Parallel to head and neck paragangliomas, vestibular schwannomas have been shown to demonstrate a slow growth. There have been many more radiologic studies evaluating the natural history of vestibular schwannomas than head and neck paragangliomas [7, 8]. Martin et al. [9] revealed a large number of conservatively managed vestibular schwannomas (78%) not showing any evidence of growth for many years following diagnosis. The growing tumors demonstrated slow growth with a mean growth rate of 4 mm/year. Several authors have recommended a “wait and scan” policy for small- or medium-sized vestibular schwannomas until growth is detected [7, 8, 10]. Likewise, in head and neck paragangliomas, the low growth rates as shown by the current report and the four existing studies may justify a similar conservative approach [2, 46].

The management of head and neck paragangliomas remains controversial. Boedeker [11] described the factors that play an important role in the search for optimal therapy including size, classification, and site of the tumor, and age and general health of the patient, as well as associated CN deficits. The patient’s psychological and social status, treatment preferences, and baseline quality of life also need to be taken into consideration [12]. It has gradually become accepted by many clinicians that conservative management can represent effective management strategy to stand next to surgical resection and is not merely a compromise therapy reserved for those unfit for surgery. Due to the low risk of malignancy and slow growing nature of head and neck paragangliomas, it may be appropriate in selected cases to withhold any kind of invasive therapy. Observation by a “wait and scan” policy involving long-term clinical and radiologic follow-ups may be considered in asymptomatic cases [1315]. It could also be the primary option for defining the growth pattern. However, provided the increasing life span, even slow growing tumors may progress in the long term and cause delayed and irreversible complications. Patients undergoing watchful waiting should be informed that many tumors continue to grow, and they may eventually require treatment [12]. By postponing surgery until CN impairment becomes evident or other vital structures are threatened, CN function can frequently be preserved until later in the natural history, whereas performing surgery upon diagnosis can often lead to CN impairment earlier in the history of the disease [1].

The management of glomus vagale follows the same evolving trend as head and neck paragangliomas. The decision between surgery and watchful waiting is based on critical factors including the likely natural history, age of the patient, size and growth rate of the tumor, and associated CN deficits [16]. There has been an increasing trend for glomus vagale to be managed by a “wait and scan” policy. Our finding of a slow growing glomus vagale further supports this trend. Bradshaw and Jansen [17] noted a rise in the percentage of glomus vagale undergoing watchful waiting over the years. A conservative approach in a glomus vagale patient with functional larynx is crucial, as gradually developing vagus nerve palsy may undergo satisfactory compensation. On the other hand, surgery carries the risk of aspiration following sudden loss of vagal function.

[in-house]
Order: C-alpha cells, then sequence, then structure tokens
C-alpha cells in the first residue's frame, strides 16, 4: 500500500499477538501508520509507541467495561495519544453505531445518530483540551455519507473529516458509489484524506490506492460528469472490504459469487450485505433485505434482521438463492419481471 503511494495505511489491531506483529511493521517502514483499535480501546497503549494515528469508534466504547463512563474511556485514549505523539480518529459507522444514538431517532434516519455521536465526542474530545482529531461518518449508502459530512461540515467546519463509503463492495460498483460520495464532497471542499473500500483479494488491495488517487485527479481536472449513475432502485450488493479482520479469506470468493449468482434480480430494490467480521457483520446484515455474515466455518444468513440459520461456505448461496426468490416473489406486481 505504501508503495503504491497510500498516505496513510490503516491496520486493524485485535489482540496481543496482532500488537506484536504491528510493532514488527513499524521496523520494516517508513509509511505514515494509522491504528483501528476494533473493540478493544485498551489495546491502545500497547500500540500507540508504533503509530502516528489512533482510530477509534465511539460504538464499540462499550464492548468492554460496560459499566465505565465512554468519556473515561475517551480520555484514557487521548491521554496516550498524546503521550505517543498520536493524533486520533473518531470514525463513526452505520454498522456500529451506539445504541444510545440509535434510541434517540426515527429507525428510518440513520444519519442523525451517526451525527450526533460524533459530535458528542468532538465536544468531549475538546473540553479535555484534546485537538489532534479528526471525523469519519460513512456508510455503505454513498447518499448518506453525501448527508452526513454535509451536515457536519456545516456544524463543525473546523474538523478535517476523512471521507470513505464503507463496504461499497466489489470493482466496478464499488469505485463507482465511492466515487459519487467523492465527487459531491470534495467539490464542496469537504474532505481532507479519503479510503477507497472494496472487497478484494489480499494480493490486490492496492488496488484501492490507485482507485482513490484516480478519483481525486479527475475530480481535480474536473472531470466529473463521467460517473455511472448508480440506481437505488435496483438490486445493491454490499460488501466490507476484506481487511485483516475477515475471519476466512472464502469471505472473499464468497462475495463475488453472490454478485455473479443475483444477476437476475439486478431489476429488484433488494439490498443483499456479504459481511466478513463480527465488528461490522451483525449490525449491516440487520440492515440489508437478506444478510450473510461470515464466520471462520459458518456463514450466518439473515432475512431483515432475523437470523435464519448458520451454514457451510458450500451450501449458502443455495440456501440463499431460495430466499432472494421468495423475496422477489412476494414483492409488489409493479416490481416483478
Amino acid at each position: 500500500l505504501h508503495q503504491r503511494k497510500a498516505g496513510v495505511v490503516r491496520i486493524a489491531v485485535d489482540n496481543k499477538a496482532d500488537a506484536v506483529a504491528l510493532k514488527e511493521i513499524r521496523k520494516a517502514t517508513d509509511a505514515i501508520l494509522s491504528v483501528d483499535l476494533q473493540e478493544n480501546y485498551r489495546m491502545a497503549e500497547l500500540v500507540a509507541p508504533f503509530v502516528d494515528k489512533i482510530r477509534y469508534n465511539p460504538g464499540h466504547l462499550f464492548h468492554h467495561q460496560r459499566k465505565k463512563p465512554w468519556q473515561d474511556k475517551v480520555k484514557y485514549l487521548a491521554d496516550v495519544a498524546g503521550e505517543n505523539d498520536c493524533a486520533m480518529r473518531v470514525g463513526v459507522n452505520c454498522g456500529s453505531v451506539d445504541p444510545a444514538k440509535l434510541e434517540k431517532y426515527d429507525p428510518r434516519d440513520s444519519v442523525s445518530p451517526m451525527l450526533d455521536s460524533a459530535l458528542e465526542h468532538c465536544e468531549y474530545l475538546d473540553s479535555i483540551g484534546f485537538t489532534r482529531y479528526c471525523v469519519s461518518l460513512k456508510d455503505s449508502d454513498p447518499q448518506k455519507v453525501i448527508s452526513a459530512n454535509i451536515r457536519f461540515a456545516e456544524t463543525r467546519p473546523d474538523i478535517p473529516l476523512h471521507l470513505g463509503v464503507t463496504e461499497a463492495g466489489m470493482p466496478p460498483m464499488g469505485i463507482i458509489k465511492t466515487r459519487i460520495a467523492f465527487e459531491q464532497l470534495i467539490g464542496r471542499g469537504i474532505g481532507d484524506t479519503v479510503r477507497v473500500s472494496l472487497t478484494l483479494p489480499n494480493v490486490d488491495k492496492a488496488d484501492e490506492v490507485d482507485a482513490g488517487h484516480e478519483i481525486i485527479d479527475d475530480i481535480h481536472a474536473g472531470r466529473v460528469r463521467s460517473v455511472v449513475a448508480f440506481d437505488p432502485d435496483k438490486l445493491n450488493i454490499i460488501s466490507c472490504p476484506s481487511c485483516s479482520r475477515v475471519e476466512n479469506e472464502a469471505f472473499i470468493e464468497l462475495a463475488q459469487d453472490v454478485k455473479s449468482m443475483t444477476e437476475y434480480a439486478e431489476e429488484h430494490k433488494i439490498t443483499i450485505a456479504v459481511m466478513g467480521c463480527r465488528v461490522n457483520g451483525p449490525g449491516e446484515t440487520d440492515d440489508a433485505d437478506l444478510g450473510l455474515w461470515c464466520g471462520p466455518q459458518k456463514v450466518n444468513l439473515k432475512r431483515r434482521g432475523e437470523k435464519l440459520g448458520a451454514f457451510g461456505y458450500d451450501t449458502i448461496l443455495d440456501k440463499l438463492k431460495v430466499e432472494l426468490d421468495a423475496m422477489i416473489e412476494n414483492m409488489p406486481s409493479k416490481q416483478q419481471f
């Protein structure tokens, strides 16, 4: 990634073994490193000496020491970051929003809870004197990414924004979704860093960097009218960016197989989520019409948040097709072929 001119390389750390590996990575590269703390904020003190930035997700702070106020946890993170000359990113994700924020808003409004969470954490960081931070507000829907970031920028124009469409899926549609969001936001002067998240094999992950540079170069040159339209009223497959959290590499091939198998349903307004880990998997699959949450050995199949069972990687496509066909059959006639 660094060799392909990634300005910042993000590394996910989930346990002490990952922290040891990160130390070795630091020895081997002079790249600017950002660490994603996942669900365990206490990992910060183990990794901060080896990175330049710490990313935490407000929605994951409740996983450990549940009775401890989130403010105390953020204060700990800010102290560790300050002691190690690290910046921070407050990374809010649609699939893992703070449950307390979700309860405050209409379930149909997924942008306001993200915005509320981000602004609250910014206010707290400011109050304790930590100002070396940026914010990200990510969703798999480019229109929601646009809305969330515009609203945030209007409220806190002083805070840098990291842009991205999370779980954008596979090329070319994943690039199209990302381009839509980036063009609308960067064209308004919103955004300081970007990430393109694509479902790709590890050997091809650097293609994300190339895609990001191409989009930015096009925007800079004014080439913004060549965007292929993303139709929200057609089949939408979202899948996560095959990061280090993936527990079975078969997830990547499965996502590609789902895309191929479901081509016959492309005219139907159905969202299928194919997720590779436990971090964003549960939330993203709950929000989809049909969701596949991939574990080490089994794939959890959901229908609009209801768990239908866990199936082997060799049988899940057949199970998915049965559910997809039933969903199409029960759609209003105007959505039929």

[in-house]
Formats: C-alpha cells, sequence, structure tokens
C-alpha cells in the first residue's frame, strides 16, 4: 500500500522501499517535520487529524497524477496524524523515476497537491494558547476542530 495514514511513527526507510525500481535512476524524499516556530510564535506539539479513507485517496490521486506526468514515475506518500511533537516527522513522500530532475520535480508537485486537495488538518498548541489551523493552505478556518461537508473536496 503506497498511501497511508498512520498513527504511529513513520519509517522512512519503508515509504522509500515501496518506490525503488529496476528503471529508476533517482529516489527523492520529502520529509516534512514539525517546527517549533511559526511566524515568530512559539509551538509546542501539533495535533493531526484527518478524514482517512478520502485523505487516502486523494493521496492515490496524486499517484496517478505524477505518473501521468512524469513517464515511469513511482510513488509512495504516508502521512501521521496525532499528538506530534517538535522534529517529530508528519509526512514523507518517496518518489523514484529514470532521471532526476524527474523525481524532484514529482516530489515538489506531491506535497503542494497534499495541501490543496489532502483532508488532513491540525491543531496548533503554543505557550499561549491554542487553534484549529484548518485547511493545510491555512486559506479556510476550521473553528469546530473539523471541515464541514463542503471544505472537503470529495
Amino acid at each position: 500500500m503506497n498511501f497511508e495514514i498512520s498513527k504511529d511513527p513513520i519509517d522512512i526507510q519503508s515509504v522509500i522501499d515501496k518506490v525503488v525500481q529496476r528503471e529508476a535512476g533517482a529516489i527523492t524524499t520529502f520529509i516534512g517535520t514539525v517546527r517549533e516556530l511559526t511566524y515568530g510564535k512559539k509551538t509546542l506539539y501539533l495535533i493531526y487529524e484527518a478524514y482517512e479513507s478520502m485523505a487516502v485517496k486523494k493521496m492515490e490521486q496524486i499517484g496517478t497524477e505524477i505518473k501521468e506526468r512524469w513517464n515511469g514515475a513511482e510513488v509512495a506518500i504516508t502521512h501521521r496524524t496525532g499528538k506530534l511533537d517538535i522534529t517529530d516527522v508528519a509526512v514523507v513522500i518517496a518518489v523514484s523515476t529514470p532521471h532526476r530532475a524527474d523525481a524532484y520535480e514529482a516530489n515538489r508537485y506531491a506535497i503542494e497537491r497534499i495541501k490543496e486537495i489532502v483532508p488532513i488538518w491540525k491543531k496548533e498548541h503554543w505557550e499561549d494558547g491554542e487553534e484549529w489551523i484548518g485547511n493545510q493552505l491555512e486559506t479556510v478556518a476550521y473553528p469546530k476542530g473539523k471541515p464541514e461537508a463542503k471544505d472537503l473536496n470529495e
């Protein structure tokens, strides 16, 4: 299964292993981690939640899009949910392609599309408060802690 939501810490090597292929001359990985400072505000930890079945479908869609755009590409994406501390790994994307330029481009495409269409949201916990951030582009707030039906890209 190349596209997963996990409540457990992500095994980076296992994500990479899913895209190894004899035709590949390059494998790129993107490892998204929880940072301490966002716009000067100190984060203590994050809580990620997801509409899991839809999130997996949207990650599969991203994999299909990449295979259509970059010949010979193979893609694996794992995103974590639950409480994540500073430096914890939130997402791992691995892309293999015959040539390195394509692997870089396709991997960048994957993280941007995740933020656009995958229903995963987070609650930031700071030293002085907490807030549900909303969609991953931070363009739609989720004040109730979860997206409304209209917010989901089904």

The current report is the first study in the literature to analyze the growth of an untreated glomus vagale in depth using linear regression model. In head and neck paragangliomas, the natural history is one of the critical factors which influence treatment planning. By reporting a detailed growth rate analysis of a slow growing glomus vagale has allowed better understanding of its natural history. This result also adds to the existing literature allowing clinicians to more effectively counsel head and neck paraganglioma patients as to the benefits of a “wait and scan” policy.

Disclosure

This study was presented at the Combined Scientific Meeting for Royal Australian and New Zealand College of Radiologists, Melbourne, Australia, September 4, 2014, and the Australian Society of Otolaryngology Head and Neck Surgery Annual Scientific Meeting, Sydney, Australia, March 7, 2015.

Competing Interests

The authors declare that there is no conflict of interests regarding the publication of this paper.

Acknowledgments

The authors wish to acknowledge Dr. Karen Byth, Ph.D., for the invaluable statistical advice and analysis. The authors also thank Castlereagh Imaging, Westmead (Sydney, Australia), for providing radiologic imaging.